National / Media | Japan Pulse

Plight of ‘Mizuho refugees’ stirs debate on banking services in Japan

by Patrick ST. Michel

Contributing Writer

Imagine wrapping up a tough work week and jumping into a three-day weekend. Maybe you just plan on lounging around at home with the air conditioner on at full blast. Or perhaps you’ll hit the road and head out of the city to get a welcome break from urban life. At some point you’ll probably need to withdraw some cash for the weekend, so you venture down to your nearest ATM … and find out the whole system is down until the following Tuesday.

That was reality over the Marine Day holiday weekend, at least for those using Mizuho Bank. Mizuho Financial Group Inc., the parent of Mizuho Bank and one of the country’s largest financial institutions, halted ATM and online banking services over those three days to conduct data transfers. This move left many without a way to withdraw funds. Other banks, including Prestia, also limited service, but Mizuho attracted significant online attention.

Luckily for them, social media never shuts down, offering a place to commiserate with others and complain about Japan’s cash-centric society, which continues to persist in 2018. So many people ended up affected that a popular buzzword emerged online — “Mizuho nanmin” (“Mizuho refugees”), which spread across Twitter and other social network platforms. It was an episode of inconvenience that showed how internet users in Japan gripe, and a rare moment when many voices came together around a shared topic to vent.

Like most viral frustrations in 2018, Mizuho did offer plenty of advance warning on this one. The bank’s website laid this info out along with future dates where services will be shut down (make your notes now). It was also advertised on TV and on trains across the country, but it could be understandable that someone could miss the spot airing and, uh, not pay attention during their commute. Mizuho also sent plenty of emails and letters announcing the news to users, however. My sources for this? My inbox, both digital and physical.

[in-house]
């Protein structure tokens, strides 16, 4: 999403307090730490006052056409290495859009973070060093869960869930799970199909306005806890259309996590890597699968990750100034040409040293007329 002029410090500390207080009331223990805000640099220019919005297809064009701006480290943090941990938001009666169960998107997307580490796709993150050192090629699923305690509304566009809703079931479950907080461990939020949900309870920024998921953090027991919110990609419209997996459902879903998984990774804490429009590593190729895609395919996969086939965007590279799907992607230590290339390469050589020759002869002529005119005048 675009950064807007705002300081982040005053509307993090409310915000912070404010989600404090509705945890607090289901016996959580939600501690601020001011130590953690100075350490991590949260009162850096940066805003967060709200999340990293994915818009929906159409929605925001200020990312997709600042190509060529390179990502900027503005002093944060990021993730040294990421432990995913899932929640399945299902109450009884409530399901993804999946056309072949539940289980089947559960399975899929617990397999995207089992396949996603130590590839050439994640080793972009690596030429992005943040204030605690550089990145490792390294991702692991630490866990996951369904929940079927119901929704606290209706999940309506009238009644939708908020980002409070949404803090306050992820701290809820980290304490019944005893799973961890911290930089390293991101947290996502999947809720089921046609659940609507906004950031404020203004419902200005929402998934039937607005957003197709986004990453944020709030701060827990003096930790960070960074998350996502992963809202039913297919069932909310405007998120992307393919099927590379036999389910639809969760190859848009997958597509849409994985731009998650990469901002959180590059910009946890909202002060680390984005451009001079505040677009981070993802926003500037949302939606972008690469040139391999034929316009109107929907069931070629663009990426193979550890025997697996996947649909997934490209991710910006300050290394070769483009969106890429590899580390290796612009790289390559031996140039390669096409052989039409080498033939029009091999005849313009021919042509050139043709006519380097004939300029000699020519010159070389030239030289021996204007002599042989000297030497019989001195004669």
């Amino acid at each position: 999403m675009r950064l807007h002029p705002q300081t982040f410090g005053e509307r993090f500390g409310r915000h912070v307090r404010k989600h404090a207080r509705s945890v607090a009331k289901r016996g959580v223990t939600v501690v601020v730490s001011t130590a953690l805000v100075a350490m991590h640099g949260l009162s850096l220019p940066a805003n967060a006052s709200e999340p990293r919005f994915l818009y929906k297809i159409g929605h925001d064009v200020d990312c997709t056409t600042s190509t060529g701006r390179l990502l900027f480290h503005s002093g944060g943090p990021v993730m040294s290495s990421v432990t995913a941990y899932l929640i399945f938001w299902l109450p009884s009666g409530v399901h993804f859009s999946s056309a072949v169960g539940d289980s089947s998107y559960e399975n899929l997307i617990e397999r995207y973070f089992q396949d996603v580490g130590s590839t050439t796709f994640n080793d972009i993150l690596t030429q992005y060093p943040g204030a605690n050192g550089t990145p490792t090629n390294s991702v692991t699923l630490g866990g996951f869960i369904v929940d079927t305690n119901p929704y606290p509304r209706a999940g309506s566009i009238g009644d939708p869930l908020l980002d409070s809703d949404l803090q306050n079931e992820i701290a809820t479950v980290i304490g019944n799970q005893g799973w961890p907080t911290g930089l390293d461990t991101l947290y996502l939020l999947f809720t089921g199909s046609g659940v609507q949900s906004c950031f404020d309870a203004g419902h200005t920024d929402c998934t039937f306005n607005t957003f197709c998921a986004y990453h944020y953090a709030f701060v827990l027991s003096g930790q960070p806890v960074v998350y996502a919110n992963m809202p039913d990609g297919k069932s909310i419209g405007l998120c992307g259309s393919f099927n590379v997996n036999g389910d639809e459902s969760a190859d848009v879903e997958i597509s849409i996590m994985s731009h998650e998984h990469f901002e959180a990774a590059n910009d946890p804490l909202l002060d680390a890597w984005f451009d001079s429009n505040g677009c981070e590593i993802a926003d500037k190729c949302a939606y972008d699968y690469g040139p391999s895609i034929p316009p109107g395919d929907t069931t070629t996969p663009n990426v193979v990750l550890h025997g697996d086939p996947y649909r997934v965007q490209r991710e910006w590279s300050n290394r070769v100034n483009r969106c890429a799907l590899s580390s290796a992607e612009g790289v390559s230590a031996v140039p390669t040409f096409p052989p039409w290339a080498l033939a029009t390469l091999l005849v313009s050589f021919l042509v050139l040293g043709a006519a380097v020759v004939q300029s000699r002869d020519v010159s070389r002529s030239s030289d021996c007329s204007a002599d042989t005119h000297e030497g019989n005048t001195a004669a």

When the holiday weekend arrived, social media started buzzing. A fair amount of users offered up warnings to others, reminding them to take out money or risk having no cash until Tuesday, with some even sharing lessons learned from before. Others used the moment to joke about just how much dough they were taking out.

As Saturday rolled around, however, the “Mizuho refugeesstarted emerging. People checked their wallets and realized they were now in a pinch. Some folks, after multiple failed attempts to find a machine that would spit out some money, celebrated the fact they had a piggybank on hand for just this moment (or, in one case, a total of ¥221). The majority, though, did not. Others bought ice cream first before realizing they had just put themselves in a pickle, or arrived in Niigata with only change in their pocket. And then the complaints really revved up. Some declared a desire to change banks or at least cancel the account they have, while others shifted blame to Japan as a whole.

Trending instances like this give those who aren’t directly impacted chances to jump into the fray as well. Some Twitter users reported watching young people stare slackjawed at signs placed on ATMs in train stations. Others documented purported “refugees” in the wild. Twitter user @hikosaemon made the history of Mizuho’s internal workings sound like popcorn-movie material, while others took the chance to make some real goofers about the situation (which at least one person used to praise India). It was a moment to shine for the nation’s pawnshop association mascot (but it ultimately didn’t really work). Plenty of others kept reminding the void that, actually, plenty of ads and notices had been put out by Mizuho.

The Mizuho stoppage also gave people a chance to push the argument that Japan should embrace more cashless methods of consumerism. Simply complaining about an inconvenience is Web 1.0 — now highlighting a solution alongside griping is the de rigeur. A fair amount of popular tweets wondered why credit cards and other noncash options weren’t bigger in Japan, and hoped this might spur a discussion. Some people celebrated places that took cards.

Odds are pretty good that this single incident shared online won’t move the issue on. If nothing else, the one thing that everyone should get out of this whole “Mizuho refugee” incident is that anyone banking with this company should prepare accordingly for Sept. 8, 9 and 10 — the date the system is scheduled to go down once more for maintenance. Print out the bank’s list, and if you put your money somewhere else, make sure they won’t be pulling anything similar soon. It might also be smart to take out a few hundred thousand yen just in case of an emergency — ATMs might not be available in the event of a disaster and, even then, turning to Twitter won’t get you very far.